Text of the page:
Products come and products go. The same goes for product naming. Whether the consumer gravitates to particular products has everything to do with positioning, the quality of the products' differentiation and the perceptions associated with them.

Perceptions begin anywhere the consumer encounters the product. It might be a store shelf, an advertisement or word-of-mouth. More recently, of course, a consumer's first encounter with a product may be thanks to a Google search.

First impressions do count. Positive first impressions can throttle up a new product and position it smartly in front of consumers. Negative first impressions can send that same product to the junk stores' clearance bins.

The fishing lure industry is particularly clumsy at product naming. I know because I'm a positionist and a fisherman. I spend many hundreds of dollars each year on lures. Marketers want customers like me. Even when I don't need lures, I buy them.

My reasons for buying are many. On a whim, I may pull five bucks from my pocket to buy a lure. I may buy because I'm afraid I'll run out of a style or color, so I had better stock up. But mostly, I buy because everything comes together - the product name, the perceived performance, and the set of expectations I expect to fulfill with that product.

This makes me an expert on the subject of buying fishing lures. And in my expert opinion, most lure product naming stinks.

A marketer's product-naming decision can account for big numbers. The product name itself can stand for something truly meaningful in a business where true differentiation is hard to find. This certainly is not unique to the fishing lure industry, but the folks who toil at selling lures seem to have a special knack for getting it wrong.

Good product naming can position you for success. An example is the Hula Popper. Fred Arbogast built his first Hula Popper more than 80 years ago. Other lures catch just as many fish as the Hula Popper, but say the words "hula" and "popper" and any angler immediately sees an enticing mental image: An enchantingly (hula) skirted creation that makes a surface noise (pop, pop) hanging from the jaw of a leaping-largemouth bass. I want one!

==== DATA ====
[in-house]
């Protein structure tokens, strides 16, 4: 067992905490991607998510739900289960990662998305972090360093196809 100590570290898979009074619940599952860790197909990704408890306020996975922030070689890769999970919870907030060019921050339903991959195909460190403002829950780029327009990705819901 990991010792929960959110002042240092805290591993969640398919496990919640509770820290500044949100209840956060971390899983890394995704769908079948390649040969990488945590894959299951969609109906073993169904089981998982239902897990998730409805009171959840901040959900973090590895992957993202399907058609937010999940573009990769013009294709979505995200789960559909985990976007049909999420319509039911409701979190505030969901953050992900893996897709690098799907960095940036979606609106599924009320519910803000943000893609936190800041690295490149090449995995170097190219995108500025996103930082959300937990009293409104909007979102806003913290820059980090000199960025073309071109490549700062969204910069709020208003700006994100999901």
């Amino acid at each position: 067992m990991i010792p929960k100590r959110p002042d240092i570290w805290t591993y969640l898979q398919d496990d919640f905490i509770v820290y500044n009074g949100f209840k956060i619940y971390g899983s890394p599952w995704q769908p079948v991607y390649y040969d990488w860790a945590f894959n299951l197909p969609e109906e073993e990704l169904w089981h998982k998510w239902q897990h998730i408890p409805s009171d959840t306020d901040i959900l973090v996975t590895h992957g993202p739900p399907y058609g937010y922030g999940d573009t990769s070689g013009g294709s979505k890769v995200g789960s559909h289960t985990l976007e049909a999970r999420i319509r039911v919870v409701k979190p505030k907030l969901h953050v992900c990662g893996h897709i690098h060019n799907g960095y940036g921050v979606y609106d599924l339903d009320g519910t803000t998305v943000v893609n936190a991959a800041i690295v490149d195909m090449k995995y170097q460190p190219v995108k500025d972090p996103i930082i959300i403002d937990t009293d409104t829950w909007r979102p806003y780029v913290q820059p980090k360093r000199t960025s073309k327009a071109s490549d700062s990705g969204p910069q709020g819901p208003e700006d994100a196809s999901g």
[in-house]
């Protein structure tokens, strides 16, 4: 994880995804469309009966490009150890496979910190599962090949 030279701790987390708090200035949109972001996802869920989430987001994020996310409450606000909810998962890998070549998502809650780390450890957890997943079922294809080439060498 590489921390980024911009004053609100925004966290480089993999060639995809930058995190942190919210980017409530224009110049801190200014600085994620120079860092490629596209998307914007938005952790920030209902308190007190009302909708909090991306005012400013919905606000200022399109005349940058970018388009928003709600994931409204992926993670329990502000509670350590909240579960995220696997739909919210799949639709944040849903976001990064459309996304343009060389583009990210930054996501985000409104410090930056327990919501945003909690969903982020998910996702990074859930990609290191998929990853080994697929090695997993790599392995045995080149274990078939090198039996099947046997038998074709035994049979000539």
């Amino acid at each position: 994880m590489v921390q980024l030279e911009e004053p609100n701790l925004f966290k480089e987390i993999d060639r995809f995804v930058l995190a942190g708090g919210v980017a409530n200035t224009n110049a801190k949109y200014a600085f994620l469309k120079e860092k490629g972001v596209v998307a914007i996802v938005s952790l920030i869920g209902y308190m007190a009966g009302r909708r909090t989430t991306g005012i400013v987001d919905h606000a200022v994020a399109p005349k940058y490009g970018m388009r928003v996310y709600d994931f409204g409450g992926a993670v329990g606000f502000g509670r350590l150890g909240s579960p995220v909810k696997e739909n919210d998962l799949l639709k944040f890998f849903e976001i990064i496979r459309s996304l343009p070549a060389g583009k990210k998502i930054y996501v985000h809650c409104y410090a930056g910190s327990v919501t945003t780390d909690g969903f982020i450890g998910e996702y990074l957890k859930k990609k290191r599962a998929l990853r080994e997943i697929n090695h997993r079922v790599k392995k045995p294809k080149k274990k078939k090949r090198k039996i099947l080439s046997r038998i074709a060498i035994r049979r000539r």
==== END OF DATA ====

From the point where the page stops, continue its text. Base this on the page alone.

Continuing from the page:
Arbogast, whether he knew it or not, was a product-naming genius. His other famous creation, the Jitterbug, also remains a mainstay in today's tackle satchels. The name Jitterbug doesn't lie. Can you see the Jitterbug, doing its crazy jive dance across the surface?

For every Hula Popper and Jitterbug, however, I can list 10 fishing product names that stink.

I give you Staysee, Little N (and big brother Big N), Top Dollar, Sashimi (raw fish?), Mini Dad, Fat Free, Zara Spook, Moon Talker, Sammy, Devil's Horse, Hot 'N Tot, Hyper Freak, Flappy Daddy, Ugly Otter, Redemption, Bassinator, Moonsault, and hundreds more.

Whoa. Moonsault? The only way I would imagine a "moonsault" is if I happened to go to Wikipedia. (Go ahead, you are online, so check it out and let me know if moonsault sounds like a bass lure to you!)

Choose wisely, you product-naming people. The right name, a good name, a name that captures the essence of your product's differentiation will position it for success. Choose wrong, and you very well may discover your product moonsaulting into the junk store bins.